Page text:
During that time, Metzger also formed a Youth Mental Health Advisory Committee with about 15 students so she could hear directly from them about what they were feeling, thinking and hearing. Those conversations with students resulted in the formation this school year of the NAMI (National Alliance of Mental Illnesses) Club, another way for Denair students to bring weekly attention to mental health issues. 

And Monday, the district’s focus on mental health inspired an entire day devoted to the topic.

The goal, Metzger explained, was to let all students know that “if they need help, there are supports. There are caring adults in their lives.”

“They need to be comfortable reaching out for help,” she said. “That’s the only way to be the real you. That’s how to be a happy, successful adult.” 

Programs like Monday’s are important, Metzger said, “because they generate enthusiasm and reach a wide audience. … They also give us a common language with the kids that they can better understand and make it easier for some of them to ask for help.

“Many kids will also find a connection to another student that they didn’t even know they had.”

‘Every 15 Minutes’ presentation makes powerful impression on students about the dangers of drinking and driving

A dramatic recreation of a fatal car wreck involving five Denair High teens sent a powerful message to their classmates about the dangers of driving while under the influence of alcohol or drugs.

The grisly scene on the grassy space west of Denair’s football field in which three teen-agers “died” was coupled with 15 obituaries read in class on the same day for 15 other students who had been “killed” in DUI or drug-related collisions. Red roses were left at their desks and their chairs remained empty the rest of the day. Headstones with all the students’ names were erected where everyone could see them. An emotional memorial service with tributes to the teens was held the next day.

The situations depicted did not happen, but the shock, sadness and grief they generated felt all too real for students and staff. And that was the point of the Every 15 Minutes program, a partnership of the California Highway Department, school districts, first responders, hospitals and local businesses whose goal is to reduce alcohol- and drug-related traffic incidents involving youth.

The intent, according to the CHP website, is to challenge teens “to think about drinking, driving, personal safety, the responsibility of making mature decisions and the impact their decisions have on family, friends, their community and many others.”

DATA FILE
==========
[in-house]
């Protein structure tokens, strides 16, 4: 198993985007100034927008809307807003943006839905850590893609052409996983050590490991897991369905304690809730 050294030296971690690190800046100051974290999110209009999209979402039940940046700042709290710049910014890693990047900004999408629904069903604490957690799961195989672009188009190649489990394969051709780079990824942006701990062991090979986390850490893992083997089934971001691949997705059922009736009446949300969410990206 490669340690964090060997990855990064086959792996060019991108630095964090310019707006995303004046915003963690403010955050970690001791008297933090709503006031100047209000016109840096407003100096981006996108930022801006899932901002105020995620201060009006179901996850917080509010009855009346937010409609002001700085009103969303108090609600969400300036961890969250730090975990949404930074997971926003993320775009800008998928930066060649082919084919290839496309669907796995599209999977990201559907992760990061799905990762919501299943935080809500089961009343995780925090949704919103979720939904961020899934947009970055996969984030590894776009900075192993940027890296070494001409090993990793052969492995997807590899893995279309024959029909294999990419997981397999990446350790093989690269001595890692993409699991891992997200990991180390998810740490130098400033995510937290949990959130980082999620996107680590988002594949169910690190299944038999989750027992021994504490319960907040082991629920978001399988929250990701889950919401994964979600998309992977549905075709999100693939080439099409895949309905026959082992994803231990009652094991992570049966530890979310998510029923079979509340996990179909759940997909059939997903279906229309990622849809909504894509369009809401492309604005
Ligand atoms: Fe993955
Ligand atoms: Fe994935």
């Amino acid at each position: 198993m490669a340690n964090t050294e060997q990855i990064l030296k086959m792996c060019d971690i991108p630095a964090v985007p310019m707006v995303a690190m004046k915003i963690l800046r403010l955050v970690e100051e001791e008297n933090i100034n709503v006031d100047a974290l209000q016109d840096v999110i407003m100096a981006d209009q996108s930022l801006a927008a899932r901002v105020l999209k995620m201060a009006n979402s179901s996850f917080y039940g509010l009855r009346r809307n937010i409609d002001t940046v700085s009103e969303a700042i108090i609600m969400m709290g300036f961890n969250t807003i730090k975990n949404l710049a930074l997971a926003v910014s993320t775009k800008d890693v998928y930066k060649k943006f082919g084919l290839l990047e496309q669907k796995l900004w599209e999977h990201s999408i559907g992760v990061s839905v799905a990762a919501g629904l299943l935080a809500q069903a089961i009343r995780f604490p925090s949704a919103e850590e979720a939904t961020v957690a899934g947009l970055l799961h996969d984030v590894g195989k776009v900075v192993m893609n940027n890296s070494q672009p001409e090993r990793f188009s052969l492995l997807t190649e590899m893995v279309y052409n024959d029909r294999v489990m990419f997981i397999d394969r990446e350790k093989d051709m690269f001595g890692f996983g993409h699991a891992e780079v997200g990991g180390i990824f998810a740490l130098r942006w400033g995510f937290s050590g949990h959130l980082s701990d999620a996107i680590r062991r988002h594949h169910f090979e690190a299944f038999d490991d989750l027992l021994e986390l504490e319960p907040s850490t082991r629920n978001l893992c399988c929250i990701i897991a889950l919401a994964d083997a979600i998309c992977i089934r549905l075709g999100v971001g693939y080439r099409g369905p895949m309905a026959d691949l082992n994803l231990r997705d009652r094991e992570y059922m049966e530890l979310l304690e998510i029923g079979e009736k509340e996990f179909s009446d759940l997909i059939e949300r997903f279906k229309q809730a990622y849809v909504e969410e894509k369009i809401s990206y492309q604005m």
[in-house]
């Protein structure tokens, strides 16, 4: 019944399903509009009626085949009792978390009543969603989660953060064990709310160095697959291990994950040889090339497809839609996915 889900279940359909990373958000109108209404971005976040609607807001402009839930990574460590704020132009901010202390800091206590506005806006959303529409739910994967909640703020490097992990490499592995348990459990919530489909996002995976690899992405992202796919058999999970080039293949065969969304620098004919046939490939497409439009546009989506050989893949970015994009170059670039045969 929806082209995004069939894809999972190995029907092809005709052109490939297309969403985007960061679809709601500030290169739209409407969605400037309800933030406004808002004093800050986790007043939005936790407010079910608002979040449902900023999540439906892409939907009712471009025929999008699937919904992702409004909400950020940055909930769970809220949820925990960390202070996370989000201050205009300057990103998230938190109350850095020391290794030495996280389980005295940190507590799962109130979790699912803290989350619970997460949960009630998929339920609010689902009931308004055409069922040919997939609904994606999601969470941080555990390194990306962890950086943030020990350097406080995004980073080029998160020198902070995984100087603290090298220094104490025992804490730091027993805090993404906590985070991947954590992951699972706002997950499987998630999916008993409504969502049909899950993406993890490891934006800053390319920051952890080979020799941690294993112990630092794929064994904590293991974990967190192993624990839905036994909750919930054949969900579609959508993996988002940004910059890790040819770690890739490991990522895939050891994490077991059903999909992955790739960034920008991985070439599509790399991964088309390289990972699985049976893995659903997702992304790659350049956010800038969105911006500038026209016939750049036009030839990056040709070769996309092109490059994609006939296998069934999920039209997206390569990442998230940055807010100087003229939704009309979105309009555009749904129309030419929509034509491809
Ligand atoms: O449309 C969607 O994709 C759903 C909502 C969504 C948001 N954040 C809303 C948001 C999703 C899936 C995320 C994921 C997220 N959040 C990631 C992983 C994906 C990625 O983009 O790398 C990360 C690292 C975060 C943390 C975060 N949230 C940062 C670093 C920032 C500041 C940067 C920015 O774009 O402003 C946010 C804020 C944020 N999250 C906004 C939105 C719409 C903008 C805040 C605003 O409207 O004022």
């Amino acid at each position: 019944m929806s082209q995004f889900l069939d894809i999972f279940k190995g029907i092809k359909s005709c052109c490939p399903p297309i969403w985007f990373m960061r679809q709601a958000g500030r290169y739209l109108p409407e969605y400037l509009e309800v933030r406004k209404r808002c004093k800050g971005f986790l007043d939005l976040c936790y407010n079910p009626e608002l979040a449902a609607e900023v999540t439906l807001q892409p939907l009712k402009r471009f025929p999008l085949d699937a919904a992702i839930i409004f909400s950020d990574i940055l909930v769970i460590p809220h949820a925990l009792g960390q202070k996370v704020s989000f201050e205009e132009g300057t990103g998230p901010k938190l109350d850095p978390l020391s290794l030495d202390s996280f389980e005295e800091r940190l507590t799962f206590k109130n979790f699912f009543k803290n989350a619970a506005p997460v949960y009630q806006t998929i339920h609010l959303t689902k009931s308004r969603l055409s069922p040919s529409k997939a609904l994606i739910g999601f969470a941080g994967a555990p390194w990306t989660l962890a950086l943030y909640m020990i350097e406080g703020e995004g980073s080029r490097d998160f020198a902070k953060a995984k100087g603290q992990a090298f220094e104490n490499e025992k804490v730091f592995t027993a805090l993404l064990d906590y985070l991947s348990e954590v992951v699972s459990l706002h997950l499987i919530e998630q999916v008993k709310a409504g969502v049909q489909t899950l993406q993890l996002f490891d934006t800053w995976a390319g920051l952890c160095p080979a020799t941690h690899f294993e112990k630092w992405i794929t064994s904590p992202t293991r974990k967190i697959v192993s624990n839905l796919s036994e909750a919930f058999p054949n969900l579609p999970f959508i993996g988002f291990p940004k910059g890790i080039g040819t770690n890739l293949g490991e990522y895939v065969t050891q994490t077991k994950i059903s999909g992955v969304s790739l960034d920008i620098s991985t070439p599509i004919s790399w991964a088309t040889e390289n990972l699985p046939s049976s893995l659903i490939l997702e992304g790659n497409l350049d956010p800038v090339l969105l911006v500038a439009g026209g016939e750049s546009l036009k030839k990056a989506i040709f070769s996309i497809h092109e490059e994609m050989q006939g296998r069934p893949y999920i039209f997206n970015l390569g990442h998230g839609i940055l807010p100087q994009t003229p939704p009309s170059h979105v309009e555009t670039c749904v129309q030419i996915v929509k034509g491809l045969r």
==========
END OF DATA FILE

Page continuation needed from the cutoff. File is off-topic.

“I would say there was a significant impact on the student population and their emotions,” said Denair High Principal Breanne Aguiar.

Denair High has participated in Every 15 Minutes every four years for quite a while, assuring that each student will be exposed to the message once during his or her high school career. A 24-minute video chronicles all the events of the first day this year. A portion of the video was shown at the March meeting of the Denair Unified Board of Trustees, where a hushed silence fell over the room as scene played out.

“I’ve witnessed the program a few times and it doesn’t get any less real each time,” said Trustee Ray Prock Jr.

Preparation for the program was a monthslong process, Aguiar said. The students involved in the wreck or to have obits read about them were chosen by staff in advance. They represented different grades and levels of notoriety on campus. They and their parents were sworn to silence ahead of time, had to attend a meeting with a CHP officer to learn more about the program and didn’t know what role they will be playing until the morning of the event, when they met at the nearby Connecting Point Church of the Nazarene to have the necessary makeup applied (if they were in the crash scene). 

Even most Denair staff are kept in the dark about Every 15 Minutes, so when the disaster drill rang at 9:15 a.m. and more than 270 students and about 35 teachers and staff members were quickly directed to the field, few knew what to expect.

“We wanted it to be a shock for everyone,” Aguiar explained.

The scene was gruesome. Two cars – one driven by Diana Chavez, the other by Chris Hernandez – had hit head-on. Chavez lay sprawled on the hood of her car, having been thrown through the windshield. She was pronounced dead at the scene. Her passenger, Emanuel Renteria, was critically injured.

Alisa Gomez, a passenger in Hernandez’s car, survived the wreck along with him. Another teen riding with Hernandez, Brandon Corona, lay in the back seat, badly hurt. As Gomez frantically rushed from car to car, screaming in anguish as she saw the nature of the injuries, Hernandez wandered around in a fog because he had been drinking alcohol and/or was high on opioids.

As students and staff watched from the bleachers over the next 45 minutes, Denair fire personnel and other first responders arrived and began working on Renteria and Corona in an effort to save their lives. An ambulance raced in to take Renteria to Doctors Medical Center in Modesto. Soon, the “whoomp,” “whoomp,” “whoomp” of a medical helicopter could be heard. It landed in the field and the EMTs quickly loaded Corona onboard for the flight to Doctors.